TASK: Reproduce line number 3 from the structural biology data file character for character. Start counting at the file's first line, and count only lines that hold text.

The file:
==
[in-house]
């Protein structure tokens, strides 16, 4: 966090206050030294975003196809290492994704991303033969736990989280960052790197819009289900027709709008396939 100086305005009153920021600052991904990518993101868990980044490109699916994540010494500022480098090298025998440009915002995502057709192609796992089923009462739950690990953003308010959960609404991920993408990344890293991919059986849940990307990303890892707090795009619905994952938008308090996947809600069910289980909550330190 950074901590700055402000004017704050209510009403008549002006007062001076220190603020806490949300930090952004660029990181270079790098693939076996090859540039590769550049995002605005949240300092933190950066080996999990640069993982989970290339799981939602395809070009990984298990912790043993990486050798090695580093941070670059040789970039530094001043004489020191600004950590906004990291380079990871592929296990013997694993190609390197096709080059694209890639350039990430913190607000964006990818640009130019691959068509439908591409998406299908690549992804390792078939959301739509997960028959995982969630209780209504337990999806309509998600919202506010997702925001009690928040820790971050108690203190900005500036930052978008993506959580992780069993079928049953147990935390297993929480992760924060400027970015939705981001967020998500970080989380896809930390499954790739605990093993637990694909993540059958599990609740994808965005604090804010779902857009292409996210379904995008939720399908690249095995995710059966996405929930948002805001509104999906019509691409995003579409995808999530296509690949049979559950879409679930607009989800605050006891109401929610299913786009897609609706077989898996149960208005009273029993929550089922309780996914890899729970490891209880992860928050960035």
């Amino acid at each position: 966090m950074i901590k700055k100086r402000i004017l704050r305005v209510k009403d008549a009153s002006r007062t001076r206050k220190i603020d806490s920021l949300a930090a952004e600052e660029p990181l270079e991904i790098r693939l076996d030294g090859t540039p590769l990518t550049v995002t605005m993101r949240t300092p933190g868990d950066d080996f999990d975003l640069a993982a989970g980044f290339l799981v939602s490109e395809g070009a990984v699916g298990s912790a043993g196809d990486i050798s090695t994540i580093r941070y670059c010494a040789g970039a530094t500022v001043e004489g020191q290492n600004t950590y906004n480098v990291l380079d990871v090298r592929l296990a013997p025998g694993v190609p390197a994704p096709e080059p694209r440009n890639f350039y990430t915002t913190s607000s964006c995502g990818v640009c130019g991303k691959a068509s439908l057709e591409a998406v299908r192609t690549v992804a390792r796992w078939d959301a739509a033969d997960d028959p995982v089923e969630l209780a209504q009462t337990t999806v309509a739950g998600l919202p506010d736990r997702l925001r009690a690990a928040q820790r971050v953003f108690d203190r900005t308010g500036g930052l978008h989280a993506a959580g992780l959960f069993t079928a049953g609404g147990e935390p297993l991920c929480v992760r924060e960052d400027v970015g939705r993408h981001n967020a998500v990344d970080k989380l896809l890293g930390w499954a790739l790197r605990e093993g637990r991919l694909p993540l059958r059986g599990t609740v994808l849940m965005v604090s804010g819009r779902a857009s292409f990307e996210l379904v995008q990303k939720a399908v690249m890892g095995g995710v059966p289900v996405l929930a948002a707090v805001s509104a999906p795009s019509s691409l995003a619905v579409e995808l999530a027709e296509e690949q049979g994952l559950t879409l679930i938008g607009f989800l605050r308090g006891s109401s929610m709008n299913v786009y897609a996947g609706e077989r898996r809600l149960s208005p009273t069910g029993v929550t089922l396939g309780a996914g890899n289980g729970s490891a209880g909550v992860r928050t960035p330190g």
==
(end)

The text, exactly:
């Amino acid at each position: 966090m950074i901590k700055k100086r402000i004017l704050r305005v209510k009403d008549a009153s002006r007062t001076r206050k220190i603020d806490s920021l949300a930090a952004e600052e660029p990181l270079e991904i790098r693939l076996d030294g090859t540039p590769l990518t550049v995002t605005m993101r949240t300092p933190g868990d950066d080996f999990d975003l640069a993982a989970g980044f290339l799981v939602s490109e395809g070009a990984v699916g298990s912790a043993g196809d990486i050798s090695t994540i580093r941070y670059c010494a040789g970039a530094t500022v001043e004489g020191q290492n600004t950590y906004n480098v990291l380079d990871v090298r592929l296990a013997p025998g694993v190609p390197a994704p096709e080059p694209r440009n890639f350039y990430t915002t913190s607000s964006c995502g990818v640009c130019g991303k691959a068509s439908l057709e591409a998406v299908r192609t690549v992804a390792r796992w078939d959301a739509a033969d997960d028959p995982v089923e969630l209780a209504q009462t337990t999806v309509a739950g998600l919202p506010d736990r997702l925001r009690a690990a928040q820790r971050v953003f108690d203190r900005t308010g500036g930052l978008h989280a993506a959580g992780l959960f069993t079928a049953g609404g147990e935390p297993l991920c929480v992760r924060e960052d400027v970015g939705r993408h981001n967020a998500v990344d970080k989380l896809l890293g930390w499954a790739l790197r605990e093993g637990r991919l694909p993540l059958r059986g599990t609740v994808l849940m965005v604090s804010g819009r779902a857009s292409f990307e996210l379904v995008q990303k939720a399908v690249m890892g095995g995710v059966p289900v996405l929930a948002a707090v805001s509104a999906p795009s019509s691409l995003a619905v579409e995808l999530a027709e296509e690949q049979g994952l559950t879409l679930i938008g607009f989800l605050r308090g006891s109401s929610m709008n299913v786009y897609a996947g609706e077989r898996r809600l149960s208005p009273t069910g029993v929550t089922l396939g309780a996914g890899n289980g729970s490891a209880g909550v992860r928050t960035p330190g």